Bronstein’s opening comments on the game:

“ Why is it that today—as compared to ten years ago, let’s say—so few masters will go in for a fierce combinative attacks, with piece sacrifices? More than any other reason, it is because the art of combinative defense these days has reached such a high level that in the heat of the battle it occasionally becomes difficult to determine who is attacking whom.”

He places 6th with a score of 14 1/2 points.


His best candidates cycle was in 1962 at the Stockholm Interzonal where he finished second to Bobby Fischer. At the Candidates match he was only a ½ point short of playing for the title at Curacao, tying in second place with Paul Keres. He was known well for his openings expertise pioneering the development of the King’s Indian Defense, new variations in the Sicilian Defense and introducing the Geller Gambit in the Slav. He acted as Boris Spassky’s second for the World Championship match against Fischer in 1972, as well as acting as second for Anatoly Karpov and Tigran Petrosian.

He played strong in senior tournaments up into the 1990’s until the age of 70 where he tied for first place with Smyslov in 1991, and won clear first place in 1992.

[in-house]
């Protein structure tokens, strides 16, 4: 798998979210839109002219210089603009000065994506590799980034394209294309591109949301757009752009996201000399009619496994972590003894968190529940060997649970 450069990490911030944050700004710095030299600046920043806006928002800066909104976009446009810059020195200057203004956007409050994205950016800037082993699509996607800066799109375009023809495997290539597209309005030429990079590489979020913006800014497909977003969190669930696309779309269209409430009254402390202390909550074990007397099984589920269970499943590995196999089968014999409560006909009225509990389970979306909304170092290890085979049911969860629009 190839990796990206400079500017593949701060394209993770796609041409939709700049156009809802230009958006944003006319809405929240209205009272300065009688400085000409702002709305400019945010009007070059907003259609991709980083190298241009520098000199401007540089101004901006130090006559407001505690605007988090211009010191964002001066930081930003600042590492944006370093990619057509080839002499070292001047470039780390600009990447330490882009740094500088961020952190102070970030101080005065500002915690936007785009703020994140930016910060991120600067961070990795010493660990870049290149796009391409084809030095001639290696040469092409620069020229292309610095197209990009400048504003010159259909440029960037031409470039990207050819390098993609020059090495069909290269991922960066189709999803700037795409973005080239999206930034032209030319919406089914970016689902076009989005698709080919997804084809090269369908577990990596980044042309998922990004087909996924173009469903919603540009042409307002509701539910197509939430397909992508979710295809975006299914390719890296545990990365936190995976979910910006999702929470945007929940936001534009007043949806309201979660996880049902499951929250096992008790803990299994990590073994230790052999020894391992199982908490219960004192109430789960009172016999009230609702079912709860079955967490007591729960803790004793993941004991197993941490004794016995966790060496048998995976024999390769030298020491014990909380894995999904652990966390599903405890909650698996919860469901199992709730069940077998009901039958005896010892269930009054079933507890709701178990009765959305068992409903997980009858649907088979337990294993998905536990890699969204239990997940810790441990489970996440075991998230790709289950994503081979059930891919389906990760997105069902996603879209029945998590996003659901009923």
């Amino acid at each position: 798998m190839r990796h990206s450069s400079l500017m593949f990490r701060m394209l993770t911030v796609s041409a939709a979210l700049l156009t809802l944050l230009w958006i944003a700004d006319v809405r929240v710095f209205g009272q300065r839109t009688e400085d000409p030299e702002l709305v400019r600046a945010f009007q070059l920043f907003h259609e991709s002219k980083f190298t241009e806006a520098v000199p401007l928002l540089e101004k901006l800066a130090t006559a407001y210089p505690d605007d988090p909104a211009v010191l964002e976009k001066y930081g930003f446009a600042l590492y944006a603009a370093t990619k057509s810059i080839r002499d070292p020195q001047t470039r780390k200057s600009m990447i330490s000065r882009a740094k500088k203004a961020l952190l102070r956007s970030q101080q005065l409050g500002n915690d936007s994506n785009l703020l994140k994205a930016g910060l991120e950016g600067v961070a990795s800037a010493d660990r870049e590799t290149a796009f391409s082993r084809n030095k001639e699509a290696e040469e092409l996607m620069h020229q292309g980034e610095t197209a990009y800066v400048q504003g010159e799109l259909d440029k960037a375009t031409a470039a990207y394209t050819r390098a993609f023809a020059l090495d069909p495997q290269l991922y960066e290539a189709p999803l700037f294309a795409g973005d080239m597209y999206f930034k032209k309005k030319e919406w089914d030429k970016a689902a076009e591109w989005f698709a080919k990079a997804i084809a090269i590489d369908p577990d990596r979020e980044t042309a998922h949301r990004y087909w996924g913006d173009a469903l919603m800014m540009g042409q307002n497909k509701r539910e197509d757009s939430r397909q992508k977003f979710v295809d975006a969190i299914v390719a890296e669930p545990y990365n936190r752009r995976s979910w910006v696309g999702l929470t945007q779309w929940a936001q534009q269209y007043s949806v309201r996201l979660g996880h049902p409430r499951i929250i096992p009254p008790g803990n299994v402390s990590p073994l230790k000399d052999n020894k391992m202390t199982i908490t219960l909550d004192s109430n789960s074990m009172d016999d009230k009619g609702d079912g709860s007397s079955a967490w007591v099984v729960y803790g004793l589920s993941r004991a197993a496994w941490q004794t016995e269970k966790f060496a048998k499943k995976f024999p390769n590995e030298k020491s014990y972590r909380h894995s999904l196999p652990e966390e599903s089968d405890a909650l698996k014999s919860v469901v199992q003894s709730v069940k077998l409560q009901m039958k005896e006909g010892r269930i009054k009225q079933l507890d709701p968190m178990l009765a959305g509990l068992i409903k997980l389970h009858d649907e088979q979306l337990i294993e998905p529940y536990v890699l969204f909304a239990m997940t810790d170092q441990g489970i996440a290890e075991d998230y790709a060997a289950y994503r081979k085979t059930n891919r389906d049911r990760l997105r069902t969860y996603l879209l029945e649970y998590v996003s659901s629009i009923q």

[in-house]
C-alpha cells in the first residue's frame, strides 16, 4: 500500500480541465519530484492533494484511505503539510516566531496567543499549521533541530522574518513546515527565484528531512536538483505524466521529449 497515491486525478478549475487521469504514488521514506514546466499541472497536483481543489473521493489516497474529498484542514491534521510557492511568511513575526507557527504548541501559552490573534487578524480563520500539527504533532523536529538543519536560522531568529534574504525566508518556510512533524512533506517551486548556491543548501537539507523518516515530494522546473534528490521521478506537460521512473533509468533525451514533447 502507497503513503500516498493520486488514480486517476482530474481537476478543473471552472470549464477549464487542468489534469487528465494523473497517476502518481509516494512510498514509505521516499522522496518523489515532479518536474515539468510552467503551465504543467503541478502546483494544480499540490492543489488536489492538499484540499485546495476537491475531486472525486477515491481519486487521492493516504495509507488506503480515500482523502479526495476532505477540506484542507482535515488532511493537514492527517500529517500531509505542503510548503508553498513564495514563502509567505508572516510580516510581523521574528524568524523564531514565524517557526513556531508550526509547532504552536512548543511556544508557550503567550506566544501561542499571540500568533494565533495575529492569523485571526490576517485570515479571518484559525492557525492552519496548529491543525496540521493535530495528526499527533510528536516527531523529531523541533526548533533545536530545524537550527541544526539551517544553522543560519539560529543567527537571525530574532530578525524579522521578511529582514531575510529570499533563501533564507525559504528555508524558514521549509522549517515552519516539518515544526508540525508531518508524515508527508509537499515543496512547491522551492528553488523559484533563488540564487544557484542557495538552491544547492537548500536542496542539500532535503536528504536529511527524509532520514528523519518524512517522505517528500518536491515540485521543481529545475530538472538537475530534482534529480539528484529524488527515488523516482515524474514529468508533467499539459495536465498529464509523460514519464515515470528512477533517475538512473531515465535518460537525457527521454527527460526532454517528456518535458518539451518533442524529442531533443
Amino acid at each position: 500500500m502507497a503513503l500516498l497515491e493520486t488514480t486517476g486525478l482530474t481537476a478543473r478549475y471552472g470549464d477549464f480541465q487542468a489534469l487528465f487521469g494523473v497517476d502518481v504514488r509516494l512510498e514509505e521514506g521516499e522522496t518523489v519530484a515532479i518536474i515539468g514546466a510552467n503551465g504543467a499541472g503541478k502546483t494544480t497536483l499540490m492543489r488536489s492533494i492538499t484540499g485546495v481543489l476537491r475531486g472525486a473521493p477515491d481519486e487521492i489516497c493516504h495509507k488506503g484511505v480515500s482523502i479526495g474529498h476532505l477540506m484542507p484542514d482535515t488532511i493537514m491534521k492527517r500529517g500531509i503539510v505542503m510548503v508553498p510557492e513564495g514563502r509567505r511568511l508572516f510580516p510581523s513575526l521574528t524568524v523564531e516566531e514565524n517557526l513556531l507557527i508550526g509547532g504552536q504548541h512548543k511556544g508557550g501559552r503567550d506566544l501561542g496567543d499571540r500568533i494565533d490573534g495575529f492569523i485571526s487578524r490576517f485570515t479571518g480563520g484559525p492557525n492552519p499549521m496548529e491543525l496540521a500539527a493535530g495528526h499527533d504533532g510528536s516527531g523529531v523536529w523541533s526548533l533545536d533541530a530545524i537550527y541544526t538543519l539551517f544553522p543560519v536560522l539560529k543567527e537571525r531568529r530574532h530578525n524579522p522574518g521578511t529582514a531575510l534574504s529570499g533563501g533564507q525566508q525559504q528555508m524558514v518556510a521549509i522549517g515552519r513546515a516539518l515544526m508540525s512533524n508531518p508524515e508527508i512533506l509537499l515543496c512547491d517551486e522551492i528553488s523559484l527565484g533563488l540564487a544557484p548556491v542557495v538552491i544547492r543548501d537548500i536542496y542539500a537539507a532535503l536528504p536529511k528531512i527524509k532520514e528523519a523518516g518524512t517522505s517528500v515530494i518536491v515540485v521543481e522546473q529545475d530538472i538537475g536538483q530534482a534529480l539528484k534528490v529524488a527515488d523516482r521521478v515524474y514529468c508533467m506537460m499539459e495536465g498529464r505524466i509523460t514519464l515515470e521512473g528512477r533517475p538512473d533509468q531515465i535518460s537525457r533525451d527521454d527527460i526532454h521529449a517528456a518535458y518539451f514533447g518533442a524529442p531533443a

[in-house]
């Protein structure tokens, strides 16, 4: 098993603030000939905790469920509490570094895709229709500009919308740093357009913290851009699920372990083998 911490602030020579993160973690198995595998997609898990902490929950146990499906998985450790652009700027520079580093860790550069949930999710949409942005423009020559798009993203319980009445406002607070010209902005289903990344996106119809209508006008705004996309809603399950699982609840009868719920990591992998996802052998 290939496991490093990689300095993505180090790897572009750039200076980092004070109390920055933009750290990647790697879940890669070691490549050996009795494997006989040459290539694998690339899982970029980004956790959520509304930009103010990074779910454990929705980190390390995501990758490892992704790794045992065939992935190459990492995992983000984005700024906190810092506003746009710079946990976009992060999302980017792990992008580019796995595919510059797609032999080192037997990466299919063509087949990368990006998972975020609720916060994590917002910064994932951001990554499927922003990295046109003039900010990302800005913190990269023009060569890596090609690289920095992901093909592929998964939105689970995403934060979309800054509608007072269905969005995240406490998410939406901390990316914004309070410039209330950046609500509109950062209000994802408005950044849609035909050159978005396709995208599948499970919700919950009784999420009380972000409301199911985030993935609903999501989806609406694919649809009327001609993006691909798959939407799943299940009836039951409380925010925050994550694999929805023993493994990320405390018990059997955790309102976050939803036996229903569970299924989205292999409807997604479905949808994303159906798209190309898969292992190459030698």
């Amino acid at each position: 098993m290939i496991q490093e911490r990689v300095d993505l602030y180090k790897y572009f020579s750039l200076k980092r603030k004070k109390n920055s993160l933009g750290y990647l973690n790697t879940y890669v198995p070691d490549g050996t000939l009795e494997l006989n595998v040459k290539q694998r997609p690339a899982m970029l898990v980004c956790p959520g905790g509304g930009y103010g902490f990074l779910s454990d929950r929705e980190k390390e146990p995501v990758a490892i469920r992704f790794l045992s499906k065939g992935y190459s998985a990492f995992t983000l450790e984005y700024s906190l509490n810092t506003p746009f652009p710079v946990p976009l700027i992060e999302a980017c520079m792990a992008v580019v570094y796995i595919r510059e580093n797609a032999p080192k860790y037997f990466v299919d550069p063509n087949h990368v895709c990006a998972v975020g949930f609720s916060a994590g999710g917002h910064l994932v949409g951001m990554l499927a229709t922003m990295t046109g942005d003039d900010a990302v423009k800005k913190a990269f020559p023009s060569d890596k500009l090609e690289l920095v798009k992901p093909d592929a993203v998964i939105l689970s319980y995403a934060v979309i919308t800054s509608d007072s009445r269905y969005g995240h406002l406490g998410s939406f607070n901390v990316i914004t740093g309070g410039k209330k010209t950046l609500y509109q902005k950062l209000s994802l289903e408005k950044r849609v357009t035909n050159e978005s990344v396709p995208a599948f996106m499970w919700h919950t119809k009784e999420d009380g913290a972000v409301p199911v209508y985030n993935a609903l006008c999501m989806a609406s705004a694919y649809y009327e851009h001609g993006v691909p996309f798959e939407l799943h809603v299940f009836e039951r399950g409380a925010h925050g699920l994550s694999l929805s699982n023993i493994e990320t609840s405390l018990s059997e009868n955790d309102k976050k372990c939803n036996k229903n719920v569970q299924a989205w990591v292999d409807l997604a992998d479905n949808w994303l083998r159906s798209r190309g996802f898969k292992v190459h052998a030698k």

As a side anecdote, One story he tells in his autobiography (Grandmaster Geller at the Chessboard, translated by B Cafferty 1969) is of playing in Belgrade for the Soviets against Yugoslavia. He complained that the Soviets didn't get any applause or credit for their games but in one game he was trying to find his matches in his pocket but couldn't. After a little while it became obvious to the audience what his problem was and out of the audience flew a box of matches, which he caught. That was the best applause he got.

He passed away in November of 1998 at the age of 73.


chesstiger said...

Sounds to me that he would have been a good sidekick for Botvinnik aswell.

Pity you wrote so little about him as a trainer, i wonder if he was as good if not better then Botvinnik and nowadays Dvoretsky?

Liquid Egg Product said...

That Geller - Taimanov match has to be one of my favorite games ever. How many times have we been in a game down a piece for two pawns and hope that we can get some compensation for it?

Of course, the difference is that Geller gave up the material on purpose, where we are like "Oh, crap, how did that happen?"

And, um...someone in the audience just happened to have a box of matches??? Maybe things were different back then, but that doesn't seem like the most comfortable thing to consider.

Linuxguyonfics said...

If I could sit down with a board and go through any book in my library, it would be "The Application of Chess Theory" by Y.P. Geller.

As it is I try and go through the diagrams in it as much as possible, but it really deserves a board. Books that compete for my time are a book on tactics and a book by Jeremy Silman, which are both diagram books.

That game against Boleslavsky that you showed shows Gellers opening strength, typical. He sees the g3 move, realizes it's not great against the Dragon and so transposes into that for the win, essentially.